HUDSON -- As her and her family worked to install the colorful panels on Second Street on a warm December Day, bringing together months of work, Liz Malanaphy emphasized that this is really just the beginning.
The 30.1 Community Mural, named for its distance from the spot where George Floyd died in police custody, is intended to prompt ongoing discussions and work around diversity.
“It’s up as a reminder,” Malanaphy said. “It feels really good to get that reminder up and get the colors on the wall.”
The mural features panels created by seven main artists —Ron Brown, Stephanie Howell, Geno Okok, Sebastian Rivera, David Markson, Thomasina Topbear and Lissa Karpeh.
Among their pieces are faces painted by more than 300 community members.
“I want everybody who comes here and sees it to see themselves in it,” Malanaphy said. “We have all different faces, all different skin tones, different artists who came to the main panels, so I want it to be a presence in the community of different voices and different people and a celebration of our diversity.”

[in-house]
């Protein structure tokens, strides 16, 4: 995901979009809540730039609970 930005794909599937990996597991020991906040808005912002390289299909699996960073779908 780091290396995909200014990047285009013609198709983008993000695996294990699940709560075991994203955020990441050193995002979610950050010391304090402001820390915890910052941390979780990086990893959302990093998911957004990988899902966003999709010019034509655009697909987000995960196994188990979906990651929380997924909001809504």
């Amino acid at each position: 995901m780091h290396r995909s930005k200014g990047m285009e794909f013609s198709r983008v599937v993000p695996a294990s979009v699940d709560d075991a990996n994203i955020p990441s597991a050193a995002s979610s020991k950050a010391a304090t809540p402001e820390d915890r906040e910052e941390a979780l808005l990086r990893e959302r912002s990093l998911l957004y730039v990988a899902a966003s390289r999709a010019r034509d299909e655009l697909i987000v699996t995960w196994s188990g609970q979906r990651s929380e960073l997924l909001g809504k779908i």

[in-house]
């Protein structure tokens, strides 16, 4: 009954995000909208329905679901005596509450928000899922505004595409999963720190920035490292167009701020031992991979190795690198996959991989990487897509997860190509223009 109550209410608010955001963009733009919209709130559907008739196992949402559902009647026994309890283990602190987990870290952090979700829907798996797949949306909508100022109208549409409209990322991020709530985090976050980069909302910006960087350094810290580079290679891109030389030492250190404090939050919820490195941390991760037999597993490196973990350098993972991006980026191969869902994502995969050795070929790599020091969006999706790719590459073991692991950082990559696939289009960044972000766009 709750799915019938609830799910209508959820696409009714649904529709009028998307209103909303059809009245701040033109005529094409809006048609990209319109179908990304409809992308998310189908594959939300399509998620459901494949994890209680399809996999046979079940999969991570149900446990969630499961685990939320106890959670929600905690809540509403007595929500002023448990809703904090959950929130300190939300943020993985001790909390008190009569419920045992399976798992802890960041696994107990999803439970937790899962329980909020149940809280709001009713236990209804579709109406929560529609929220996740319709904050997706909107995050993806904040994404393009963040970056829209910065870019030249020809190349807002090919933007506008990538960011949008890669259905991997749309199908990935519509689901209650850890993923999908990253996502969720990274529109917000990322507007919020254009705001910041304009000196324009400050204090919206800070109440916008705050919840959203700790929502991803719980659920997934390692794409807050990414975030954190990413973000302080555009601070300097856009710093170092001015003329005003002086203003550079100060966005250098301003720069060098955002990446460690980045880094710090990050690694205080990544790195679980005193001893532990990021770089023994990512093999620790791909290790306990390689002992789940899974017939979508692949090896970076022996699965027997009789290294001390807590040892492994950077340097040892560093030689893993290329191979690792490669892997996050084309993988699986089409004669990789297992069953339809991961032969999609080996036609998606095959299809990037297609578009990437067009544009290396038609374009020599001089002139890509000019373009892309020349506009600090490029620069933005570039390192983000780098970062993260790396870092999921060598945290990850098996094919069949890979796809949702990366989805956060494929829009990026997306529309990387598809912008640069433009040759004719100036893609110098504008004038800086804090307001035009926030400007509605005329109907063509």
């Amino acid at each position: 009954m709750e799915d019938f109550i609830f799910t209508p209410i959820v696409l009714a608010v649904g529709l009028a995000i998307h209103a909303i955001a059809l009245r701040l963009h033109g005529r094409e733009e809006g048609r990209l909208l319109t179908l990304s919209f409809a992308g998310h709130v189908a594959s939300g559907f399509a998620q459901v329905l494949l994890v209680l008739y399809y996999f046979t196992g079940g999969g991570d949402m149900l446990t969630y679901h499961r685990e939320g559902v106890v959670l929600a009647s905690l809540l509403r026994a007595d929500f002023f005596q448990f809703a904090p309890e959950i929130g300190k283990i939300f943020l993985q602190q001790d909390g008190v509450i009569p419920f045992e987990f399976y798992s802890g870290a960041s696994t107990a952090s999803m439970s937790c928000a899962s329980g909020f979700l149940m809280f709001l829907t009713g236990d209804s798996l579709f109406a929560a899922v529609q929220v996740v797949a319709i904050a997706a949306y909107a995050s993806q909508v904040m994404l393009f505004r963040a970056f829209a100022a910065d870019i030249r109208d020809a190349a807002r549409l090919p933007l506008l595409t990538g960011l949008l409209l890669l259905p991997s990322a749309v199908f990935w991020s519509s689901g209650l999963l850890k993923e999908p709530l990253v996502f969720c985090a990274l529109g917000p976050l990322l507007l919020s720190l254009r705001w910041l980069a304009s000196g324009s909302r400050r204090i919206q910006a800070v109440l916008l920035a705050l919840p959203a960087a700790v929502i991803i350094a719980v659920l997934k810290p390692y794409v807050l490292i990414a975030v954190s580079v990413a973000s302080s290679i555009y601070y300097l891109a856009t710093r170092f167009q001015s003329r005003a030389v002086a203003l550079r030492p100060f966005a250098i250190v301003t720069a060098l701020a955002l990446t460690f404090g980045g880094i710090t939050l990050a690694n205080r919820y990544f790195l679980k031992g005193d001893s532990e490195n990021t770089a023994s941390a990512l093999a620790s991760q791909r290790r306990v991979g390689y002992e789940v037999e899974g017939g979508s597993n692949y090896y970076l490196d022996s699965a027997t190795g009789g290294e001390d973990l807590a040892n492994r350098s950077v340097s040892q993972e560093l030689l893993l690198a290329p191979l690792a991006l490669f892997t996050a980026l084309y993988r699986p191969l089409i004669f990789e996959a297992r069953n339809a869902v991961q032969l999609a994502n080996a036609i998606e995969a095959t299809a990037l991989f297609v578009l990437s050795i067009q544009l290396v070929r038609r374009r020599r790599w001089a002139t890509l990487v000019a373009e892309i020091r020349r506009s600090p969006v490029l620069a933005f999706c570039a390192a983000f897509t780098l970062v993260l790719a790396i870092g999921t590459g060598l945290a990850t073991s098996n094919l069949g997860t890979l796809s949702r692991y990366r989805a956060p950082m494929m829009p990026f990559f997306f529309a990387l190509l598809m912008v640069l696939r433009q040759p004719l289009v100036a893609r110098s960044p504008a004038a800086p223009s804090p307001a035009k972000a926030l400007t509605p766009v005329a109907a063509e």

Work on the mural project first started back in July. The project was spearheaded by Malanaphy, with help and support from the community. Sustain Hudson, the Hudson Inclusion Alliance and the Frieses of Ciranda all helped fund the work. The Phipps Center for the Arts helped bring in artists for the main panels.
The role of a community art center is to engage the community with art, and one of the roles of art is to engage people in potentially difficult conversations, Visual Arts Director Anastasia Shartin said.
“The Phipps stand for diversity and inclusivity, and that’s really what makes the world a better place,” she said. “And how communities thrive is through that engagement and through encouraging conversation about things that may be hard to have.”
Seeing the engagement and energy around the project, and watching the panels be installed, was amazing for Shartin.
“In this community, this is the time,” she said. “We need to do some real soul-searching here and really have conversations with one another.”
The main message of the mural, its colors stretching along the main street, is that there is strength in diversity, Malanaphy said.
“We need everybody,” she said. “We need all ideas. We need all different kinds of people from different backgrounds. And that’s what makes us stronger.”
The Project 30.1 Mural is located on Second Street near the corner of Vine Street. The Phipps Galleries are also featuring other work by the seven panel artists, Malanaphy and project advisers Ta-coumba T. Aiken and Moira Villiard.